“Debt: the First 5000 Years” (and a free lunch)

June 13, 2012

It’s always a pleasure to read a book that says: “You know that thing that everyone believes? Well… you know what… it’s not true.”

Such a book is David Graeber’s “Debt: the first 5000 Years”.

It should be read by anyone interested in the current (lamentable) state of things.

A world history of debt, money, barter and economic systems, it’s packed full of interesting facts, and is a disturbing but ultimately uplifting read. Graeber comprehensively debunks assumptions about economics, in particular the notion of a “free” market that somehow exists outside history. It’s also a humane book, that puts people first.

If like me you’re getting fed up with commentators saying “the current system is the only game in town” and “there’s no such thing as a free lunch” you should read it. The last time I heard some pundit spouting “there’s no such thing as a free lunch” out of the radio I was in the kitchen making Sunday lunch for my family. As I didn’t charge them for the labour involved in making it, this was a free lunch.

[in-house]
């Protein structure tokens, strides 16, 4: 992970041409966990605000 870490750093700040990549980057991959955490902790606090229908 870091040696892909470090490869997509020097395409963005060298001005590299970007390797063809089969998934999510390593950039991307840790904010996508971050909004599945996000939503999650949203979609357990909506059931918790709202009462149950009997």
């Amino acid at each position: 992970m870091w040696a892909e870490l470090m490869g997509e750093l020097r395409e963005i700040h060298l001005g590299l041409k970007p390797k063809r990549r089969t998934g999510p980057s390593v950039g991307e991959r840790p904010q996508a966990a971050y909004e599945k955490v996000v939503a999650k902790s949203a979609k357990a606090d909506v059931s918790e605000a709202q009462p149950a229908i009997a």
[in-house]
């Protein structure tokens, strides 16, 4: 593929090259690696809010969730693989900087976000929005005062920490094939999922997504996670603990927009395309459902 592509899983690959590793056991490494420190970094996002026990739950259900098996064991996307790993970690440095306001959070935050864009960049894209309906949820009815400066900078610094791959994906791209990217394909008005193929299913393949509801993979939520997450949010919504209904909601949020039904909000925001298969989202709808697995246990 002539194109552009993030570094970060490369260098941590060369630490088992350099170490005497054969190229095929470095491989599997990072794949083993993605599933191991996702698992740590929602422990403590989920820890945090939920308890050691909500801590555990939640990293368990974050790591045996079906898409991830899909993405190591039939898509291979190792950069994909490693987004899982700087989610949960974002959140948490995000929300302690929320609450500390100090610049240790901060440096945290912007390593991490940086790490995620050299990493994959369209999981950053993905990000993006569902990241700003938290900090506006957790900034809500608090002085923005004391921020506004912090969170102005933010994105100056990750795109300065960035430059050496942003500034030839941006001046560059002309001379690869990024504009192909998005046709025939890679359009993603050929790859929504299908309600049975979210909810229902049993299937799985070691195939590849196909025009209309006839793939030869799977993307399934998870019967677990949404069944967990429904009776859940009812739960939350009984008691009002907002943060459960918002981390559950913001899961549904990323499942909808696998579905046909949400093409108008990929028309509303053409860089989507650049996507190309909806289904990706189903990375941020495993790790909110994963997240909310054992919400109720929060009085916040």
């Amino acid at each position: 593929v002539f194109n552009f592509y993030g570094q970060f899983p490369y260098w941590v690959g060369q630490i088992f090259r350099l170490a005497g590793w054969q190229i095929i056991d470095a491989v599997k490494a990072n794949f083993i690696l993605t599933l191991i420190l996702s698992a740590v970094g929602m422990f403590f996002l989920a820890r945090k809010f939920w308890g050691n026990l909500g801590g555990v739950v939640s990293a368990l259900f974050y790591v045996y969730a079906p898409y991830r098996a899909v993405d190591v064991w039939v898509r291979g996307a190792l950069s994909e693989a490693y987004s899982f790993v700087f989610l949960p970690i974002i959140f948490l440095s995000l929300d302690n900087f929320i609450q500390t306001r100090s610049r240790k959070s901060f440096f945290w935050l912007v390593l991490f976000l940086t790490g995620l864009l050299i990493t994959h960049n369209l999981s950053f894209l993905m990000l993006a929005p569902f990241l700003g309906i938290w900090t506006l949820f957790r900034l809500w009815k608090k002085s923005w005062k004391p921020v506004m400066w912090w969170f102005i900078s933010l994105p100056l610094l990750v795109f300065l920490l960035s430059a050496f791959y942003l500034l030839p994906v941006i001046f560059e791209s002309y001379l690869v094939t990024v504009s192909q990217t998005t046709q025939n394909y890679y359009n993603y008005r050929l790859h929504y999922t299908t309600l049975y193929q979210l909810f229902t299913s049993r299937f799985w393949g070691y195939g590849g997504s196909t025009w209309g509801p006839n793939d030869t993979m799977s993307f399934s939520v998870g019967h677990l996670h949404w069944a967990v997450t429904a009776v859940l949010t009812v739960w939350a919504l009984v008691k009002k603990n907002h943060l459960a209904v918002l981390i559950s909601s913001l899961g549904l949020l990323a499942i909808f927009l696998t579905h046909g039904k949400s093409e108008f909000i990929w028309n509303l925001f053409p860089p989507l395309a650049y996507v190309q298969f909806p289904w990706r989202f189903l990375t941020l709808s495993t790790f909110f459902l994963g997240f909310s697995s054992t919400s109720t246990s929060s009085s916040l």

Graeber puts it better:

Who was the first man to look at a house full of objects and to immediately assess them only in terms of what he could trade them in for in the market likely to have been? Surely, he can only have been a thief.

N.B. I should “give credit” (after reading the book I feel much more ambiguous about using the phrase) to Diane Coyle, through whose excellent blog I was alerted to it.

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